So according to Offer’s study, fathers actually are more adept at compartmentalizing — at keeping work at work and home at home — than are mothers.  And they’re less anxious because of it.  Remarkably, Offer’s own work tends to disprove her thesis that it’s an oppressive culture that has moms so uptight.  If that were true, we’d see the same in fathers about their role as providers, but we don’t.

Offer admits as much.

"It appears, however, that fathers are quite adept at leaving their work concerns behind and are better able to draw boundaries between work and home.

But she just can’t accept the notion that maybe dads are better at that than are moms.  The siren song of women’s victimization lures her to her destruction.

I believe that fathers can afford to do that because someone else, namely their spouse, assumes the major responsibility for the household and childcare.

Nope, that doesn’t wash.  Again, take a look at the other side of the coin and you’ll find that men do the lion’s share of paid work.  Even women who work full-time spend about 10% less time in paid work than do men who work full-time.  And women are far more likely to work part-time than are men.  As I and many others like Dr. Catherine Hakim of the London School of Economics have pointed out time and again, when hours of work inside and outside the home are aggregated, men and women work about the same amount of time.  If women relieve men of some of their household duties, men relieve women of some of their duties as earners.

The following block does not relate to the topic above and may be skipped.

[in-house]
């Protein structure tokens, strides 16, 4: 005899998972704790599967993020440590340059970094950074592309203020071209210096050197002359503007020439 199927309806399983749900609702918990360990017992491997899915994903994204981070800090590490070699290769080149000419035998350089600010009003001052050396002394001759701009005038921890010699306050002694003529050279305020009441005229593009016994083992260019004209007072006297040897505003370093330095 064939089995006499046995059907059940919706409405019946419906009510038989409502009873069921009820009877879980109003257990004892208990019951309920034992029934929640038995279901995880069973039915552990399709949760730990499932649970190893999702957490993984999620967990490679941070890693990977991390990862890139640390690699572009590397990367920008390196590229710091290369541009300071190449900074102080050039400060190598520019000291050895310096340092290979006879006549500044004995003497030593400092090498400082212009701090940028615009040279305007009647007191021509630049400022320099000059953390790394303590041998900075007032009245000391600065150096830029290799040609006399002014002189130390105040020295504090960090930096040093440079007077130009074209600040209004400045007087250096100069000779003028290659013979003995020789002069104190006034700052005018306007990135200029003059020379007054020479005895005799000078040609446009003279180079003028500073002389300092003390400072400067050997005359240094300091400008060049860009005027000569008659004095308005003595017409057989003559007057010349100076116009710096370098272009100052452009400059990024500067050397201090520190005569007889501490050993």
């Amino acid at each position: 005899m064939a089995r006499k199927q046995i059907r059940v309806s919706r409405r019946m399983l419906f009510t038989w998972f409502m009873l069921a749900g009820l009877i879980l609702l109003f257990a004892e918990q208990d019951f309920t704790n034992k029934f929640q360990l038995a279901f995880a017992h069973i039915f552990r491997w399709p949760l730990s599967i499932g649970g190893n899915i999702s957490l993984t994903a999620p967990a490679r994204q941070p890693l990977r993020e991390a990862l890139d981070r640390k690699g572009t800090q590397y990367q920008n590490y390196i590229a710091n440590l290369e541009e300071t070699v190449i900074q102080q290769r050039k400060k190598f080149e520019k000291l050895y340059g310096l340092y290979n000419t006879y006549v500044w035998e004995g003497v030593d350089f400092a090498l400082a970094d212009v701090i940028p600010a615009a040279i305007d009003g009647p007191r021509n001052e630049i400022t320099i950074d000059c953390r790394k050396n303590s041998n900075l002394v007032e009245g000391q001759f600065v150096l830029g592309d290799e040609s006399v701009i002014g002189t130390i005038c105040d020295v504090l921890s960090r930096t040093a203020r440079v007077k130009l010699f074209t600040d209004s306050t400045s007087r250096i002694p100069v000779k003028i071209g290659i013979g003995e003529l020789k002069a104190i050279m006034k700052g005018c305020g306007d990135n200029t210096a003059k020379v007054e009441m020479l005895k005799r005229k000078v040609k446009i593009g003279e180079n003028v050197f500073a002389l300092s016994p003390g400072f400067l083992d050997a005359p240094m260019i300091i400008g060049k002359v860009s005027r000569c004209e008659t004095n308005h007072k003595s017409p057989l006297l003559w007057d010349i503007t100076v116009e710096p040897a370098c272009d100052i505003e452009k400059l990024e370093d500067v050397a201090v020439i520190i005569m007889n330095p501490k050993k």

Feminists want us to only look at the fact that women still do more household work than do men and not at the fact that men do more paid work.  Unfortunately Offer has swallowed that one-sided view whole, and it’s skewed her understanding of her own study.  Put simply, fathers’ better coping ability revealed by Offer’s study can’t be explained by sex roles or societal expectations.  Neither sex is exempt from either; it’s just that fathers seem to do a better job of dealing with the pressure.

Again, Offer’s is far from the last word on this, but whatever its merits, we should accept its findings for what they are and not fall into specious claims about a culture that makes demands on women but not on men.

The National Parents Organization is a Shared Parenting Organization

The National Parents Organization is a non-profit that educates the public, families, educators, and legislators about the importance of shared parenting and how it can reduce conflict in children, parents, and extended families. Want to get involved?  Here’s how: